Rights of Nature laws put the health of the natural world at the centre of human decision making
The simplest way to understand the different framework that Rights of Nature laws offer, is that they aim to change human interaction with the natural world. Rights of Nature laws enable the non-human world to be ‘seen’ in the eyes of the law and to ‘have a voice’, rather than to be invisible or secondary to human centred objectives.
When we talk about the Rights of Nature, it means recognizing that ecosystems and natural communities are not merely property that can be owned. Rather, they are entities that have an independent and inalienable right to exist and flourish.
Does recognising the Rights of Nature stop human activity?
No, it doesn’t. But we do need to rethink some of our activities – and industrial societies need to rethink our attitude about what we can demand from our finite planet.
Recognizing Rights of Nature does not put an end to human activities, rather it places them in the context of a healthy relationship where our actions do not threaten the balance of the system upon which we depend. Further, these laws do not stop all development, they halt only those uses of land that interfere with the very existence and vitality of the ecosystems which depend upon them.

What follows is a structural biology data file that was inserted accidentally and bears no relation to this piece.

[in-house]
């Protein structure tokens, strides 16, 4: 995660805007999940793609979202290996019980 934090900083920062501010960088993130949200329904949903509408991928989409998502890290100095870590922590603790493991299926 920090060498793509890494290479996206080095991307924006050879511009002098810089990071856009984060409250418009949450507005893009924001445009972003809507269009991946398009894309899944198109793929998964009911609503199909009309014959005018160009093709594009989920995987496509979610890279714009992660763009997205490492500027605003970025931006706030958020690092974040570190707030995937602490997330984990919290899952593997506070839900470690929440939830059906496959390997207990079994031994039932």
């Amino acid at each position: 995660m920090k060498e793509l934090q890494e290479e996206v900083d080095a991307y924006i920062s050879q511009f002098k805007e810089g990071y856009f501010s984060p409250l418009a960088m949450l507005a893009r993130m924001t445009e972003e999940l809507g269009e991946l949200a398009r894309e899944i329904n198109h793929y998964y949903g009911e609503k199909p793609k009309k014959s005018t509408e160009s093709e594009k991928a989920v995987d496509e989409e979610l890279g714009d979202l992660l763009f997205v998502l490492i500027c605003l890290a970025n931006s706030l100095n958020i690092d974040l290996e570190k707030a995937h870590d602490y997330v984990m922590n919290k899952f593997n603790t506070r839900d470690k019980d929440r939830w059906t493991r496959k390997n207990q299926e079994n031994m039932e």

Which countries have Rights of Nature laws?
Rights of nature laws and policies now exist in a dozen jurisdictions.
Please visit AELA’s Australian Centre for the Rights of Nature website for an update about Rights of Nature laws around the world.
Rights of Nature Tribunals
International Rights of Nature Tribunal
The International Tribunal for the Rights of Nature was created by the Global Alliance for the Rights of Nature in January 2014. The Tribunal has been created as a permanent tribunal and it will hear cases from around the world on an ongoing basis. The Tribunal was created by leaders of the Rights of Nature movement in response to concerns that current national and international legal systems do not protect the natural world. The Tribunal aims to create a forum for people from all around the world to give a voice to protest the destruction of the Earth—destruction that is often sanctioned by Governments and Corporations—and to make recommendations about Earth’s protection and restoration. The Tribunal also has a strong focus on enabling indigenous people to share their unique concerns and solutions about land, water and culture with the global community.
Learn more about the International Rights of Nature Tribunal, and read about Australia’s participation in the International Rights of Nature Tribunal, including AELA’s 2014 Great Barrier Reef Case.
Australian Peoples’ Tribunal for Community and Nature’s Rights
In 2016, AELA created a the Australian Peoples’ Tribunal for Community and Nature’s Rights (the APT).
For more information, please visit the APT website.